PIVOT: Valuation column: What to Think about Ink

Regardless of any evidence about impulsivity or short-term thinking, tattoos don’t seem to hurt. Across employment, wages and annual earnings, researchers found no sign that a tattoo was associated with negative outcomes. (Illustration by Leeandra Cianci)

Features | From Pivot Magazine

What to think about ink

Tattoos make it harder to succeed, right? New research says it’s not so simple.

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Tattoos were once a reliable way to spot pirates, convicts and Maori tribesmen without having to look at their resumés. Today, they’re so common your mother could show up for a job interview with a tat in sight. As tattoos go mainstream, what should employers think about ink? 

According to a recent Harris Poll, 47 per cent of American millennials have at least one tattoo, and more than one-third of that group have four or more. (Canadian numbers are not available.) Despite their growing popularity among younger generations, however, tattoos still trigger a variety of negative responses from the job market. In one survey of human resource specialists, conducted by York College of Pennsylvania, 60 per cent agreed that having a visible tattoo is “the best way to not get hired for a job.” So while tattoos may be routine among the under-40 crowd, they’re far less popular among middle-aged hiring managers.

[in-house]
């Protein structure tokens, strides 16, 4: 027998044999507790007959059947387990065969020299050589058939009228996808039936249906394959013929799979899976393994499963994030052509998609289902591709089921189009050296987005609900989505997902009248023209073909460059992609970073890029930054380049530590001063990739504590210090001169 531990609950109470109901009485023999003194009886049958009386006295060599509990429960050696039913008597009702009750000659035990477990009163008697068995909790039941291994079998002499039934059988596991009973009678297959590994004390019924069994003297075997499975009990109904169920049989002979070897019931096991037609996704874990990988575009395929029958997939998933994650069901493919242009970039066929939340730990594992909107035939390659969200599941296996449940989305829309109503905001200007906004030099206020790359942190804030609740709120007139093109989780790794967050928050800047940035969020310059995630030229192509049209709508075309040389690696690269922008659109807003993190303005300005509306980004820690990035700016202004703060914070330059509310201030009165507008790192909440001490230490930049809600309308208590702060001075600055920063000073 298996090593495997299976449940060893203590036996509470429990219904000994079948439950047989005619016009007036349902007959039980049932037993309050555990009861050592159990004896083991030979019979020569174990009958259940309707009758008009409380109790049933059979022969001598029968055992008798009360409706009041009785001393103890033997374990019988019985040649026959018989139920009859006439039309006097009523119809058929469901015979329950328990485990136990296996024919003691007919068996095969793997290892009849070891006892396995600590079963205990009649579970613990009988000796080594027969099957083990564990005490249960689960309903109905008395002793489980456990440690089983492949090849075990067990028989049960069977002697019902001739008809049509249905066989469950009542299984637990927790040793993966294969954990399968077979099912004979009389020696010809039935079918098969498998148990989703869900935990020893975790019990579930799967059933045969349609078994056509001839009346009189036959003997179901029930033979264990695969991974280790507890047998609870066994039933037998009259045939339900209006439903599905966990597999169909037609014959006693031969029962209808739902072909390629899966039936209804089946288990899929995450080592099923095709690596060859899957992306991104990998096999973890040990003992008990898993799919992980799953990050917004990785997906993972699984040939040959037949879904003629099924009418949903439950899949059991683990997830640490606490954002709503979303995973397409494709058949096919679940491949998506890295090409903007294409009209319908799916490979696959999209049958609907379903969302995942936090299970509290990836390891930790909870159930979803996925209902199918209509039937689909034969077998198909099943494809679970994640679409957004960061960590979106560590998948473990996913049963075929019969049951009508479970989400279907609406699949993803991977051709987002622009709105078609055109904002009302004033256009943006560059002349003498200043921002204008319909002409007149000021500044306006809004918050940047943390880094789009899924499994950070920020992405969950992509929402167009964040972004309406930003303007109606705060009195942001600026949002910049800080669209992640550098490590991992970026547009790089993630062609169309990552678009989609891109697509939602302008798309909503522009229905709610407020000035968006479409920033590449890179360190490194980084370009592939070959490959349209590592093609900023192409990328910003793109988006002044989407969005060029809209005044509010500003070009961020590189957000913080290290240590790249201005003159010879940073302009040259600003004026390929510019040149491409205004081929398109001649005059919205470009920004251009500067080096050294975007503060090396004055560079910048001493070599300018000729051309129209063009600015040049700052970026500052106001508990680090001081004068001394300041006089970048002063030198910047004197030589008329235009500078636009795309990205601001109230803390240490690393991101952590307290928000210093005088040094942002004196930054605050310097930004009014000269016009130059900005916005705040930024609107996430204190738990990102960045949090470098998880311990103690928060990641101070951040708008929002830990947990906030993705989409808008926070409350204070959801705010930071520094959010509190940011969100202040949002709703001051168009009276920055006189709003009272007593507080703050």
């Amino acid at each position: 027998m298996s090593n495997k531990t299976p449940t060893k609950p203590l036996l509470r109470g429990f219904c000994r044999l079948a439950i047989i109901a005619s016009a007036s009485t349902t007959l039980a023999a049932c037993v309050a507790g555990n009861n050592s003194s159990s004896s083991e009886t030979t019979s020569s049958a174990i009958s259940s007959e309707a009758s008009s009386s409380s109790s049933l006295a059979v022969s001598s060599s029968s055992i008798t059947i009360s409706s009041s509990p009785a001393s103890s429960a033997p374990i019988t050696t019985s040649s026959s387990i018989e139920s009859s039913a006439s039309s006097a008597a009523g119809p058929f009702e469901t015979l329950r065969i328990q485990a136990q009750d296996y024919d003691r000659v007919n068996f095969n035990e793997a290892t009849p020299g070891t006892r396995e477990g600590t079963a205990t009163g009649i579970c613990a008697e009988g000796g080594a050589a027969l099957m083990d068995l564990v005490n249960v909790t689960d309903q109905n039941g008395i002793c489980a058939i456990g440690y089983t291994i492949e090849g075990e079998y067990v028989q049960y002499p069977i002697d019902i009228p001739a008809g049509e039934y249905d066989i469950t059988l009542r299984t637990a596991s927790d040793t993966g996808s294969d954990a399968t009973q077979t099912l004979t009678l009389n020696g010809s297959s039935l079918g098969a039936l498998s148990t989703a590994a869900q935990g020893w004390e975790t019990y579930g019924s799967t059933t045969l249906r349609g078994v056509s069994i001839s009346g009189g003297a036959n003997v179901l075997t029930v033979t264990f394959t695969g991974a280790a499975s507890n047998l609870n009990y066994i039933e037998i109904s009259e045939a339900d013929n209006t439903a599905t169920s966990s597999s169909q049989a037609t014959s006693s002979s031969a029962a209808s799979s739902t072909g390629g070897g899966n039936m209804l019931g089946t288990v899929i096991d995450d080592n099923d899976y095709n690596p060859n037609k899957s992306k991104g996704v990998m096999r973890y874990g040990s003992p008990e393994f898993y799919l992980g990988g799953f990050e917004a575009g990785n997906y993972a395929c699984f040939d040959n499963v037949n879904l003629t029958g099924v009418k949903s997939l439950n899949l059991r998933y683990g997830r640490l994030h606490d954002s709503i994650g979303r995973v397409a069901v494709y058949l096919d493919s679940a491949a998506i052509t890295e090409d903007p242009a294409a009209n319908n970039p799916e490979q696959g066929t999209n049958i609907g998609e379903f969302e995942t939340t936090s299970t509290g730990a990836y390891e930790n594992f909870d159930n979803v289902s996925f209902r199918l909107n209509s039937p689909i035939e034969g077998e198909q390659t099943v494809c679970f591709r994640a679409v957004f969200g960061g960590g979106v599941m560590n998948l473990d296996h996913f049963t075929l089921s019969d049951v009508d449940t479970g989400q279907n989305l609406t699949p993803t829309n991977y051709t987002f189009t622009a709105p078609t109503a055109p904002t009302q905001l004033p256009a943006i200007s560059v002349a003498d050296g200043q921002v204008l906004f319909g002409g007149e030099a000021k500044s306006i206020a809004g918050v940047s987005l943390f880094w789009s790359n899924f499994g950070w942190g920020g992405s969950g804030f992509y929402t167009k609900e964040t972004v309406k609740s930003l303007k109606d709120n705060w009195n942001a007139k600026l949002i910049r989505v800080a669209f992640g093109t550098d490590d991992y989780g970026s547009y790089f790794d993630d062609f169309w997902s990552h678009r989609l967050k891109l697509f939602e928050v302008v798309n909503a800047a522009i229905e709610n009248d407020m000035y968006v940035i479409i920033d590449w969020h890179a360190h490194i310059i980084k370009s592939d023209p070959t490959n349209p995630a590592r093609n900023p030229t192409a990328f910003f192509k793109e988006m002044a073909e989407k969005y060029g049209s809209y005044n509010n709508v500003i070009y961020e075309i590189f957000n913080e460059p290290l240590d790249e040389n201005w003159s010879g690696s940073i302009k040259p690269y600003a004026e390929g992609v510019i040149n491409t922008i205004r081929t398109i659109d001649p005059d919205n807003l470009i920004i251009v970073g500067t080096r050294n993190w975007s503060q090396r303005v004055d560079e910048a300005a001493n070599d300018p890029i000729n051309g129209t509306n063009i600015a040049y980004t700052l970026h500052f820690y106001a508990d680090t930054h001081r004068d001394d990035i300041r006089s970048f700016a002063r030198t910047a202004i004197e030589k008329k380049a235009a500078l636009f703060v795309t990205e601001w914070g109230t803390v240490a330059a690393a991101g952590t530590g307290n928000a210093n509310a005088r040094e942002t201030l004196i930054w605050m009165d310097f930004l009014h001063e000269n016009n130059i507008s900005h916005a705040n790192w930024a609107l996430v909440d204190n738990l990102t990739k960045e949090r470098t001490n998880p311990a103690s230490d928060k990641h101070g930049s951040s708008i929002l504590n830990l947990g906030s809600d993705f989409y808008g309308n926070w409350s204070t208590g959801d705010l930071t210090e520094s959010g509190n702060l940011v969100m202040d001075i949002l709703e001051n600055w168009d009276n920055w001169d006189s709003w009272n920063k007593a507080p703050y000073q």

Two new academic studies throw some much needed light on the complicated issue of what tattoos mean and how they might be affecting the job prospects of those who have them. Anne Wilson, a social psychologist at Wilfrid Laurier University in Waterloo, Ont., and her co-author, Bradley Ruffle, a Laurier economist, used a series of online experiments involving trade-offs between short-term and long-term rewards to see if people with tattoos think differently than those without when planning for the future. It seems they do. “People with visible tattoos, particularly men, show a tendency to be more impulsive and short-term oriented,” she says in an interview. It’s a result that seems to confirm the stereotype.   

Another study published this summer, from researchers at the University of Miami and the University of Western Australia, looks at the actual performance of tattooed workers. And regardless of any evidence about impulsivity or short-term thinking, tattoos don’t seem to hurt. Across employment, wages and annual earnings, the researchers found no sign that a tattoo was associated with negative outcomes. “Having a tattoo does not appear to be associated with disadvantage or discrimination in the labour market,” the paper reports. 

This new data doesn’t come as a surprise to Wilson, despite her own findings. While impulsivity is often considered a negative trait, she points out it can also be a sign of attributes like creativity, unconventional thinking or the ability to make quick decisions. “Having a tattoo may be a signal of positive characteristics for some industries,” she says, especially when people sort themselves into careers that match their personalities and characteristics. Plus, there’s a big difference between a tattoo that lingers after a regrettable Spring Break debauch, and one that’s a carefully thought-out memorialization of a loved one. Finally, Wilson points out that as those well-tatted millennials progress into management, negative preconceptions about tattoos will inevitably fade into irrelevance over time. If everyone has one, no one will care.